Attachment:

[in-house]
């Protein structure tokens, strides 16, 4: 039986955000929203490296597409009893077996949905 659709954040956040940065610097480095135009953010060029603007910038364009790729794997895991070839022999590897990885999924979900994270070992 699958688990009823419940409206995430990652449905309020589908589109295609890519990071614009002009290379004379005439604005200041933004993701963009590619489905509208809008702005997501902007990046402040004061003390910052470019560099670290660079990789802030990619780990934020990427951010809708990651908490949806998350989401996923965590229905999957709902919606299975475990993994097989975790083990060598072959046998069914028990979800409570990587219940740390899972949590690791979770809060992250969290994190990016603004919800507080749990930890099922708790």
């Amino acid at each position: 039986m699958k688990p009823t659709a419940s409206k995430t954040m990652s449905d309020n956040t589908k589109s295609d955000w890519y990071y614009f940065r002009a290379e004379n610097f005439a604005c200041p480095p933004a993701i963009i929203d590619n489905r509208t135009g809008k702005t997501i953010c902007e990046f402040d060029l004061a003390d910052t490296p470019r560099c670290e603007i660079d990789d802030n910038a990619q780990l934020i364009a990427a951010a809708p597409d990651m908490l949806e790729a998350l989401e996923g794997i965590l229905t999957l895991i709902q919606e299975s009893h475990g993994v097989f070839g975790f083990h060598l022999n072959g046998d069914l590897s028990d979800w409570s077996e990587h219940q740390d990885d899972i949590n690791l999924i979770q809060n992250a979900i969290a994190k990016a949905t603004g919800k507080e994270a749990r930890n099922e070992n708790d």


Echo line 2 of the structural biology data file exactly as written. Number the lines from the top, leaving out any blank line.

């Protein structure tokens, strides 16, 4: 039986955000929203490296597409009893077996949905 659709954040956040940065610097480095135009953010060029603007910038364009790729794997895991070839022999590897990885999924979900994270070992 699958688990009823419940409206995430990652449905309020589908589109295609890519990071614009002009290379004379005439604005200041933004993701963009590619489905509208809008702005997501902007990046402040004061003390910052470019560099670290660079990789802030990619780990934020990427951010809708990651908490949806998350989401996923965590229905999957709902919606299975475990993994097989975790083990060598072959046998069914028990979800409570990587219940740390899972949590690791979770809060992250969290994190990016603004919800507080749990930890099922708790």